by Beki Pineda
BOSTON MARRIAGE – Written by David Mamet; Directed by Lorraine Scott. Produced by Vintage Theatre (1468 Dayton, Aurora) through November 11. Tickets available at 303-856-7830 or
Historically, a Boston marriage indicated the co-habitation of two women — whether for romantic or financial reasons — independent of the support of men or conventional marriage. Henry James popularized the term in his book “The Bostonians.” David Mamet took the idea and ran with it. Words, words, and more words. The two women — Anna (Michelle Moore) and Claire (Kelly Uhlenhopp) — never stop talking unless one takes a pregnant pause to contemplate what the other has said. The words tumble out of their mouths in a charming patois of emotion and excitement.
Anna, in Claire’s absence, has taken a married man as her lover and he has gifted her with furnishings, clothing and jewelry. She can’t help but gloat a bit about their improved financial position and how she redecorated the drawing room in chintz because that’s what she thought Claire liked. Claire — not to be outdone — is all abuzz because of a new relationship with a nubile young lady and is hoping that she can borrow Anna’s house for an afternoon assignation. Pretty cheeky!! She wants her old partner to be her beard so she can spend unchaperoned time with her new flirtation.
Mamet proclaims in his on-line course about playwriting that in a play, you get involved with something that is unbalanced. “If nothing’s unbalanced, there’s no reason to have a play . . .  but if something’s unbalanced, it must be returned to order.” Because of the unexpected actions of both partners, there arises an unbalance resulting in hurt feelings, revengeful actions, introspection, and finally, the return of a balance to both their lives. Charming observations and delightful expressions sweep fill the room in the meantime.  Because the pace is fast and the dialogue pointed, the audience leaned into their world, not to miss a word.
Michelle Moore as Anna was a perfect life-weary woman of the world, willing to go against her natural proclivities in the pursuit of comfort and privilege. Once reconciled to her paramour’s new interest, she enters into the new arrangement with gusto and uses the situation to indulge in sexual blackmail. She has an affectation and posture that, while languid and natural, is also studied and reflects the manners of the time. She makes not a false move. Ably matched in style and enthusiasm is Kelly Uhlenhopp as the other half of this domestic relationship. She is all a-twitter at the thought of continuing the “conversation” with her new friend. While she knows she is jeopardizing the current relationship, she is in thrall of something new and exciting . . . and young. Her smile breaks her face wide open and her eyes sparkle with anticipation.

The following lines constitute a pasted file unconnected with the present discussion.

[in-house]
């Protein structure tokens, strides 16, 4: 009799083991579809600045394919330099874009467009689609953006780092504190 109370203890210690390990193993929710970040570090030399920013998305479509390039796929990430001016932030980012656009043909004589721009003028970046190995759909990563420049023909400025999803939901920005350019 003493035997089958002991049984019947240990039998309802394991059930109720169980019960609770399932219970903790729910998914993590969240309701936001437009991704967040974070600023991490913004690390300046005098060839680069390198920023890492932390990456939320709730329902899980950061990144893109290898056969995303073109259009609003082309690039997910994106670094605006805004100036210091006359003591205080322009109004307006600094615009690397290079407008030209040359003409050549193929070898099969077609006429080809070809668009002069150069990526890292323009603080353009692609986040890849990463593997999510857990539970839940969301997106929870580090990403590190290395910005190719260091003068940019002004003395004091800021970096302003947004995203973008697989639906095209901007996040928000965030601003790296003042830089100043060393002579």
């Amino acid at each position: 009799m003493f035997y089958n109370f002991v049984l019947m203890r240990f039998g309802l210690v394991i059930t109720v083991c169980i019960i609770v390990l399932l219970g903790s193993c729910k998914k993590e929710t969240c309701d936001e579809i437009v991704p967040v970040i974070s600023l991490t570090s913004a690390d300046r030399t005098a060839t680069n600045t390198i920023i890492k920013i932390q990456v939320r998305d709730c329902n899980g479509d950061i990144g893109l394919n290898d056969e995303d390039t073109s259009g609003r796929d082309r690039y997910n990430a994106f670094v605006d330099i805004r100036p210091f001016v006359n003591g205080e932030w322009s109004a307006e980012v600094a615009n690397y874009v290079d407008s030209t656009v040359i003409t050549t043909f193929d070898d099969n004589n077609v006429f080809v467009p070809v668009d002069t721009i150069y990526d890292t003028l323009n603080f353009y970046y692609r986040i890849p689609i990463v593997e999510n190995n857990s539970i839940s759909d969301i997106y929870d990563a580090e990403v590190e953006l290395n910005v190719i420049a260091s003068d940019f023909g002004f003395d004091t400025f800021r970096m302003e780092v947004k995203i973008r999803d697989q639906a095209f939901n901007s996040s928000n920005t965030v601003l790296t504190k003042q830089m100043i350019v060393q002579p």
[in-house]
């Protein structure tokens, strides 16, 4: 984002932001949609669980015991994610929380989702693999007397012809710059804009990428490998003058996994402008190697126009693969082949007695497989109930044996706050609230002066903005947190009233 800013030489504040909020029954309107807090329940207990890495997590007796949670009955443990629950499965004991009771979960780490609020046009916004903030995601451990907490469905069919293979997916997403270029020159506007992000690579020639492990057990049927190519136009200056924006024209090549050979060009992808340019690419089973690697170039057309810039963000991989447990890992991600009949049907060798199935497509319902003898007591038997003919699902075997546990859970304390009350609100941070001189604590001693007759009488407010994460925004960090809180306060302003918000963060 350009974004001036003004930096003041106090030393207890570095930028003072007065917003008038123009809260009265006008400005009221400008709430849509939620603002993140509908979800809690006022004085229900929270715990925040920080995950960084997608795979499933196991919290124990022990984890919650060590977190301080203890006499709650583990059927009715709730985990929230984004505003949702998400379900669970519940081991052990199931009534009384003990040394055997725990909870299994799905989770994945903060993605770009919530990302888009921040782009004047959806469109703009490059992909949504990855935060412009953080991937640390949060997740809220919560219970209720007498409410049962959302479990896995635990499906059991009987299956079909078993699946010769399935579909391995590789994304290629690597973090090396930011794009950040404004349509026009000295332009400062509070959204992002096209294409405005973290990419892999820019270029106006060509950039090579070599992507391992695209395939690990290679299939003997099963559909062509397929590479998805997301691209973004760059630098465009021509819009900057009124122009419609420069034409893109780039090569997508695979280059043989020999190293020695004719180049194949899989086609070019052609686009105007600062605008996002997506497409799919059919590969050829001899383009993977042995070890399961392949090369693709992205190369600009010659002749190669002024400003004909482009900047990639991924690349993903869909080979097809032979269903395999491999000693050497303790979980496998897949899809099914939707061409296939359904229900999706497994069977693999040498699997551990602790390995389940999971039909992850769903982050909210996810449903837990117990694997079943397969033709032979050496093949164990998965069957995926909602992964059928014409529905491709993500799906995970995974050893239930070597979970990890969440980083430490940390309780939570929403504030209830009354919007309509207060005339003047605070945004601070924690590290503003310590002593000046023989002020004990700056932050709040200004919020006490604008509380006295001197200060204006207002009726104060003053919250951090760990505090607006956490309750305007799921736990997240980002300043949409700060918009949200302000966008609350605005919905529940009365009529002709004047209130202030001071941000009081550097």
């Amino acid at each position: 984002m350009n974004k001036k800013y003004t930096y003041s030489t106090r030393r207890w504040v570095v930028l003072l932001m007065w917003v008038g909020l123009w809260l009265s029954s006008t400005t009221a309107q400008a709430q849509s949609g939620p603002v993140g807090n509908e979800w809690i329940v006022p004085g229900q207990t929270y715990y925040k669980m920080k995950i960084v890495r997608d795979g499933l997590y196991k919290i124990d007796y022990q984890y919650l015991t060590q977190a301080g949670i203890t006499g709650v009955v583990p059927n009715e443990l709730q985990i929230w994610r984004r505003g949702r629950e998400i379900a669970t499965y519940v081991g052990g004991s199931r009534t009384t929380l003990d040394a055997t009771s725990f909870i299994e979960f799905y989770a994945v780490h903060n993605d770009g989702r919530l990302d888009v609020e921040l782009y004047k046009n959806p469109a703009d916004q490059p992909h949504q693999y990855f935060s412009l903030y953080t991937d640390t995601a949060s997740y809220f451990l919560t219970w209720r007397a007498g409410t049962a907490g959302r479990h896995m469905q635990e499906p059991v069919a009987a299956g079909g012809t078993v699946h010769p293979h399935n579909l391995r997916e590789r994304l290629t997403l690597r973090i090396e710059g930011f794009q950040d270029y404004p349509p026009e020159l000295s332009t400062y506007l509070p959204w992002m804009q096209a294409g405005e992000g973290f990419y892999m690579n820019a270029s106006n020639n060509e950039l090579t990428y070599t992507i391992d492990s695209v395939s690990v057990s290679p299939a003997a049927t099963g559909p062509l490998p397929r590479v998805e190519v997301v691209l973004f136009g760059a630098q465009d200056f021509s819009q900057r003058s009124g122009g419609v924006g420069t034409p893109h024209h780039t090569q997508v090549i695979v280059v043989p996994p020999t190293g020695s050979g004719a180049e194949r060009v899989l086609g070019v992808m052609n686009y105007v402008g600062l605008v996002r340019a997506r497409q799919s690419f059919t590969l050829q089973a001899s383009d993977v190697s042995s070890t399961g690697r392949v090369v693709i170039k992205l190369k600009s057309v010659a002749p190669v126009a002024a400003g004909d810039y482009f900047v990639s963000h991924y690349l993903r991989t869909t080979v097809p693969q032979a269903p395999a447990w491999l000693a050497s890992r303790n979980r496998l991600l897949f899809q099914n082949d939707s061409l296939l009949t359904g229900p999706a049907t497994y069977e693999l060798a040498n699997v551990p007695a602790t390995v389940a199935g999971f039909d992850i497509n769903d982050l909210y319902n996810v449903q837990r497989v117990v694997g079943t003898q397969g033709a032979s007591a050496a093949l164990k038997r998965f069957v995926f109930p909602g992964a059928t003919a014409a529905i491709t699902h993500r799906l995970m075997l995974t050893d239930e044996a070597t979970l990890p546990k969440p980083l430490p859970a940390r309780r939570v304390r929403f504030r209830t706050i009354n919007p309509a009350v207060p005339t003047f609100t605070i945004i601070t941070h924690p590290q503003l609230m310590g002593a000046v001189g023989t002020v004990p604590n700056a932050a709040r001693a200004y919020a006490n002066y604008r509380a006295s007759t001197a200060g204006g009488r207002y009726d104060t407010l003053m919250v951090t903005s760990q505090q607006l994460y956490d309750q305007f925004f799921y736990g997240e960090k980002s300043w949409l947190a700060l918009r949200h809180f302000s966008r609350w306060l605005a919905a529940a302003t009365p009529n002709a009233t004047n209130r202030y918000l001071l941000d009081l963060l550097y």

Throw into this mix an inept cheeky Irish maid in the person of Jean Schuman who is both subservient and disrespectful. She accepts her mistresses for what they are and regales them with tales of her boyfriend. One funny bit has her trying to wipe the tears from her eyes with an apron that is too short to reach her cheeks. Anna can’t remember her name and calls her every Irish name she can think of. Between the three of them, the imbalance reaches a crescendo and then sweeps into a resolution both satisfying and surprising. Mamet also confesses that his greatest fear is that the audience will beat him to the punchline. Not so in this case. Right up to the ending, you are thinking, “Where are they going with this?” Then an “of course” smile crosses your face.
Julie Lemieux’s charming Victorian drawing room replete with damask curtains, a beautiful chaise lounge, and hand drawn flowers on the wainscoting was a room we could all live in. Susan Rahmsdorff-Terry created some beautifully authentic dressing gowns and traveling suits for the ladies.
A WOW factor of 8.5!!